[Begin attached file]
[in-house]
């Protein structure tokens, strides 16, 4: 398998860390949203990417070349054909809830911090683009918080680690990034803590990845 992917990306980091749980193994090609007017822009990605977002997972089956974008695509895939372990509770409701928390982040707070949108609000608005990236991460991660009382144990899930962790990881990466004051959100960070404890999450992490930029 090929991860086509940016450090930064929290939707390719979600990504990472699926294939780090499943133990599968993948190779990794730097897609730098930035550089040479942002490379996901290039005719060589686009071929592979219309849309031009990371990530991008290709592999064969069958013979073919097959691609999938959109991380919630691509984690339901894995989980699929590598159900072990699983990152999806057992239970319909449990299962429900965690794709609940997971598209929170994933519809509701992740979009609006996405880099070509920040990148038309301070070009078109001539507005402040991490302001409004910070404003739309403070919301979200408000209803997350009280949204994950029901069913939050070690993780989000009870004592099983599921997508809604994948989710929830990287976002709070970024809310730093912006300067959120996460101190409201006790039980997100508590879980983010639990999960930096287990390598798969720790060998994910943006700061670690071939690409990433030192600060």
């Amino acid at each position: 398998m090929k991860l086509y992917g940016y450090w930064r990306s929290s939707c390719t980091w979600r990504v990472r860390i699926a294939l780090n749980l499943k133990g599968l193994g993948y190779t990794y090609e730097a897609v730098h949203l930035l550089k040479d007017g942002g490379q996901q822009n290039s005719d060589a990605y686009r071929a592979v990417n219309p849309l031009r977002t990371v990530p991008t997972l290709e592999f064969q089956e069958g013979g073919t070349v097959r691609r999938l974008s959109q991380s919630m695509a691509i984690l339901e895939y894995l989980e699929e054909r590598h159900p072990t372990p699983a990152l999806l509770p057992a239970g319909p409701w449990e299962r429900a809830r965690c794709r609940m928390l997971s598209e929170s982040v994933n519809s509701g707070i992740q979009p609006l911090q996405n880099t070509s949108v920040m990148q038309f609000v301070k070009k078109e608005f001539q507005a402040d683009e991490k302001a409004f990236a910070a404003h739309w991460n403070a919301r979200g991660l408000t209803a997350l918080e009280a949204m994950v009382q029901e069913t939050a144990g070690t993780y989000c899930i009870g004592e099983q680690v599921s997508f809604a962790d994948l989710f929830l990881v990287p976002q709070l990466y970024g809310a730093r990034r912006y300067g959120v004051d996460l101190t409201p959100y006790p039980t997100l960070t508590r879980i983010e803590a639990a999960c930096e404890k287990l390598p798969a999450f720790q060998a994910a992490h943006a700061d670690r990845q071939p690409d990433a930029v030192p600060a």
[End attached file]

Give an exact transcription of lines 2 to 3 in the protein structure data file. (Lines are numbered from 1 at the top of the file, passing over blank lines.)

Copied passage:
């Protein structure tokens, strides 16, 4: 398998860390949203990417070349054909809830911090683009918080680690990034803590990845 992917990306980091749980193994090609007017822009990605977002997972089956974008695509895939372990509770409701928390982040707070949108609000608005990236991460991660009382144990899930962790990881990466004051959100960070404890999450992490930029 090929991860086509940016450090930064929290939707390719979600990504990472699926294939780090499943133990599968993948190779990794730097897609730098930035550089040479942002490379996901290039005719060589686009071929592979219309849309031009990371990530991008290709592999064969069958013979073919097959691609999938959109991380919630691509984690339901894995989980699929590598159900072990699983990152999806057992239970319909449990299962429900965690794709609940997971598209929170994933519809509701992740979009609006996405880099070509920040990148038309301070070009078109001539507005402040991490302001409004910070404003739309403070919301979200408000209803997350009280949204994950029901069913939050070690993780989000009870004592099983599921997508809604994948989710929830990287976002709070970024809310730093912006300067959120996460101190409201006790039980997100508590879980983010639990999960930096287990390598798969720790060998994910943006700061670690071939690409990433030192600060």
């Amino acid at each position: 398998m090929k991860l086509y992917g940016y450090w930064r990306s929290s939707c390719t980091w979600r990504v990472r860390i699926a294939l780090n749980l499943k133990g599968l193994g993948y190779t990794y090609e730097a897609v730098h949203l930035l550089k040479d007017g942002g490379q996901q822009n290039s005719d060589a990605y686009r071929a592979v990417n219309p849309l031009r977002t990371v990530p991008t997972l290709e592999f064969q089956e069958g013979g073919t070349v097959r691609r999938l974008s959109q991380s919630m695509a691509i984690l339901e895939y894995l989980e699929e054909r590598h159900p072990t372990p699983a990152l999806l509770p057992a239970g319909p409701w449990e299962r429900a809830r965690c794709r609940m928390l997971s598209e929170s982040v994933n519809s509701g707070i992740q979009p609006l911090q996405n880099t070509s949108v920040m990148q038309f609000v301070k070009k078109e608005f001539q507005a402040d683009e991490k302001a409004f990236a910070a404003h739309w991460n403070a919301r979200g991660l408000t209803a997350l918080e009280a949204m994950v009382q029901e069913t939050a144990g070690t993780y989000c899930i009870g004592e099983q680690v599921s997508f809604a962790d994948l989710f929830l990881v990287p976002q709070l990466y970024g809310a730093r990034r912006y300067g959120v004051d996460l101190t409201p959100y006790p039980t997100l960070t508590r879980i983010e803590a639990a999960c930096e404890k287990l390598p798969a999450f720790q060998a994910a992490h943006a700061d670690r990845q071939p690409d990433a930029v030192p600060a």